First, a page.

By Walter Pincus
Washington Post Staff Writer
Thursday, September 28, 2006
As violence continues in Iraq, the military is looking for ways to achieve stability through opinion polls and public relations.
The Multi-National Command in Baghdad wants to hire a private firm to conduct polling and focus groups in Iraq "to assess the effectiveness of operations as they relate to gaining and maintaining popular support," according to a notice the Department of the Army posted yesterday.
"Since the end of major combat operations in Operation Iraqi Freedom, Coalition Forces have sought to build robust and positive relations with the people of Iraq and to assist the Iraqi people in forming a new government," the notice says, posted on the government contracting Web site FBODaily.com.
Polling and focus groups are being sought as "important tools for assessing changes in the level of a population's support for various groups," according to the posting.
Polling in Iraq is so sensitive that the contract proposal states that the winner must ensure those being questioned "are not aware of the survey sponsor's identity." One member of a firm that has conducted polling for the Baghdad command said yesterday that "if someone out there believes the client is the U.S. government, the persons doing the polling could get killed." The official insisted on anonymity for fear of putting his company's employees at risk.
Word of the proposed new contract comes a day after release of a State Department poll that found that majorities in all regions of Iraq, except the Kurdish areas, want U.S. and allied troops to withdraw immediately and that their departure would make people feel safer. It also follows the release of an April 2006 National Intelligence Estimate on terrorism that found that U.S. military action has become a "cause celebre" in the Arab world and has fueled anti-American feelings in Iraq and the Middle East.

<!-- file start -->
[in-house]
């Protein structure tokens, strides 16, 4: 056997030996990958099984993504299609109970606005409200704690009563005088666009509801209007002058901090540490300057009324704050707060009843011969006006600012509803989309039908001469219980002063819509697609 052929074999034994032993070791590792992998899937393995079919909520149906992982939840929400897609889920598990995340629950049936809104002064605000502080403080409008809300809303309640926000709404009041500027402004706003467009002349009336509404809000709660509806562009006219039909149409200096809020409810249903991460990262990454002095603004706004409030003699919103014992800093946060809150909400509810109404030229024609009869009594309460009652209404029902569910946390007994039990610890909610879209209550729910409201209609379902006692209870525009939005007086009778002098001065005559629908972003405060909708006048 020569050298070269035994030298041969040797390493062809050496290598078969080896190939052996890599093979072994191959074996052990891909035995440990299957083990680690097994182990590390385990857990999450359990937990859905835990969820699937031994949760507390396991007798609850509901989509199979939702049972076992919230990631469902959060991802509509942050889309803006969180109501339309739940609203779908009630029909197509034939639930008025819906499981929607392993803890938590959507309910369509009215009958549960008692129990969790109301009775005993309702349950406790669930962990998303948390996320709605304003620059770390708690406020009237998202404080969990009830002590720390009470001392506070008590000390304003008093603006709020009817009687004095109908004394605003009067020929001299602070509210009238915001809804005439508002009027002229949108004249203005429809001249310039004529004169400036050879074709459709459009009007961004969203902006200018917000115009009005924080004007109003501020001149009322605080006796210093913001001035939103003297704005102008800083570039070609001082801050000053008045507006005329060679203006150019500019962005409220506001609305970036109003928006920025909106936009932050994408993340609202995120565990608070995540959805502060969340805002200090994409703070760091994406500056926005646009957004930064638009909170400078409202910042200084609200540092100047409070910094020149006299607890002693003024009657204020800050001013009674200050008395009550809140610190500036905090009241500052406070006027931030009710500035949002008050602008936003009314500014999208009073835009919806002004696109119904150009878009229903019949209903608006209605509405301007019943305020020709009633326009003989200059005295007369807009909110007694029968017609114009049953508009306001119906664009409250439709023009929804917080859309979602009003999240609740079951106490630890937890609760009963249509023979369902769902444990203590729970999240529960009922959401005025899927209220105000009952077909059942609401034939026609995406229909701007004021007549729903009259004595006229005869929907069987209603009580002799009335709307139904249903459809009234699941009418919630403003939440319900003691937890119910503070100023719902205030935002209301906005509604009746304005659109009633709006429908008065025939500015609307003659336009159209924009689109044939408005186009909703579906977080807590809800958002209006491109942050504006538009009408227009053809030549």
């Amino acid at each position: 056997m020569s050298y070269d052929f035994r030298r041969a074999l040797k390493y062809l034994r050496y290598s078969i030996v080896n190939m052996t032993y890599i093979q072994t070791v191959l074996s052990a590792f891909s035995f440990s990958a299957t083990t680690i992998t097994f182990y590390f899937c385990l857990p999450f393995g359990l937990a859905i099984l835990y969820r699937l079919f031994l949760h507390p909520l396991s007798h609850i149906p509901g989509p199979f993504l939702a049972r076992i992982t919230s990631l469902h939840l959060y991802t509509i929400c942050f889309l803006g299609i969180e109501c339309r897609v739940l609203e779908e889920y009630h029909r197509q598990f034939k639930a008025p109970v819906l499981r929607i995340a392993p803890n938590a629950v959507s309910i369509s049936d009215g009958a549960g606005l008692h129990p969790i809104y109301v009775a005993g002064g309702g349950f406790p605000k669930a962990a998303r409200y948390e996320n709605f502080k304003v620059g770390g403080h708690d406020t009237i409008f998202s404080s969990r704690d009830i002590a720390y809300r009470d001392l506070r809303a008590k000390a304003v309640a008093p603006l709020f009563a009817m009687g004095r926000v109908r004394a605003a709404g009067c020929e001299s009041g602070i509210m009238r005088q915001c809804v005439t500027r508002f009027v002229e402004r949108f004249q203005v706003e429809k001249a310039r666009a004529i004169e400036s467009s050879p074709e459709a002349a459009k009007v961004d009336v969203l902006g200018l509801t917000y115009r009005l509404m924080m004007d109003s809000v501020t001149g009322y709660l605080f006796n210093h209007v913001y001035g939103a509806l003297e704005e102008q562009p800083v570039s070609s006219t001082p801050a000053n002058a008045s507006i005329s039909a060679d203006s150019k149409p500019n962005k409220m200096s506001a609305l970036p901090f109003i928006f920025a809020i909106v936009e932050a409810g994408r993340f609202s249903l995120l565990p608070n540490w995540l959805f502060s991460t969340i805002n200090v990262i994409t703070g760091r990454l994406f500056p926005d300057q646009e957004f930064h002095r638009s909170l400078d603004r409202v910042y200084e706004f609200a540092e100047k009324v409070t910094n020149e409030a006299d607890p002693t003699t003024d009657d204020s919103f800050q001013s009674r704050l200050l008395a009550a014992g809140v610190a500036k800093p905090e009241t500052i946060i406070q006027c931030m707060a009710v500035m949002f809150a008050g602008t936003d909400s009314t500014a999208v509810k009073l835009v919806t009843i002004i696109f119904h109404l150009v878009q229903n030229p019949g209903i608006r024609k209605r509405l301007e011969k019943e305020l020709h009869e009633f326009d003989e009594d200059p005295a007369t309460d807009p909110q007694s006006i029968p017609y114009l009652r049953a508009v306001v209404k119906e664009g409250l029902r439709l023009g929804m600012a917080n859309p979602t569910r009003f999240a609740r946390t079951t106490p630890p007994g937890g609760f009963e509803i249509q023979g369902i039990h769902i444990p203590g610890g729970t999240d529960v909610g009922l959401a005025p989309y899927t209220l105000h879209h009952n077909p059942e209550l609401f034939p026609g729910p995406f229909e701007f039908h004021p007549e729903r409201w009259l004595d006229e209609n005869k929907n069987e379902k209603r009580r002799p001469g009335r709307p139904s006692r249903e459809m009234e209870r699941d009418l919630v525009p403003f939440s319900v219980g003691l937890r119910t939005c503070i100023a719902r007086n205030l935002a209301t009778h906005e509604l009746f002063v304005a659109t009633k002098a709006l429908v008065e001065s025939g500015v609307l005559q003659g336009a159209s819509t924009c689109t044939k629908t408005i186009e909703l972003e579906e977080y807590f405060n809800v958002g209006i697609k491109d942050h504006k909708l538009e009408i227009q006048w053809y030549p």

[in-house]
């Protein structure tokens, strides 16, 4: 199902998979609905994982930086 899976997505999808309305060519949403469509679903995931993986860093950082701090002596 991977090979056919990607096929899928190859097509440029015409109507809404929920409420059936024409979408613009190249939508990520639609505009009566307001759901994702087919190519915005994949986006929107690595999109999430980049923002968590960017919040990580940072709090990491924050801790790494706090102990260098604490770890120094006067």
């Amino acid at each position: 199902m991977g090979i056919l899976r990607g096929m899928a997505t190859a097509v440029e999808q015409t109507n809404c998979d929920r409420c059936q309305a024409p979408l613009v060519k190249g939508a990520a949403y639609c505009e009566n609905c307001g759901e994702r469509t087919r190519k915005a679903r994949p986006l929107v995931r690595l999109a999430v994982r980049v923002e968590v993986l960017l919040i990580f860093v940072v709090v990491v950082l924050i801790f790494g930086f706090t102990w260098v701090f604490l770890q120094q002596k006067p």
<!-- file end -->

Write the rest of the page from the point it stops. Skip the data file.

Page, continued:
The Baghdad command also confirmed yesterday that it has awarded a two-year, $12.4 million contact to handle strategic communications management to the Lincoln Group, the Washington-based public relations company found late last year to have been paying money to place favorable articles in the Iraqi news media.
William Dixon, a spokesman for the Lincoln Group, said yesterday he could not comment on the details of particular contracts and deferred comment to the Baghdad command.
Lincoln was the lowest of seven bidders on what was estimated as a $20 million contract to help military commanders in Baghdad get what they considered the positive side of their operations in the news, according to one of the bidders who was briefed on the contract. The contract calls for providing media strategy such as setting up news conferences and public speeches, media training for Iraqi government officials in addition to military commanders, and monitoring of Middle East and some U.S. news outlets, including The Washington Post, New York Times and major television networks. The monitoring would include creating a database of articles graded as favorable or unfavorable.
Lincoln's practices have attracted controversy, most recently because of a report in the current issue of Harper's Magazine. In it, Willem Marx, an Oxford University student, describes working for Lincoln in Baghdad last summer and using a spreadsheet listing amounts charged by Iraqi newspapers to run articles written by Army personnel, at costs that ran from $50 to $1,500.
At least one of the bidders who lost to Lincoln is considering a challenge to the award based on Lincoln's record.
Lincoln's spokesman dismissed the article's claims. "The former intern's exaggerated and misleading account does not accurately depict the firm's activities in the emerging markets and challenging environments," Dixon said.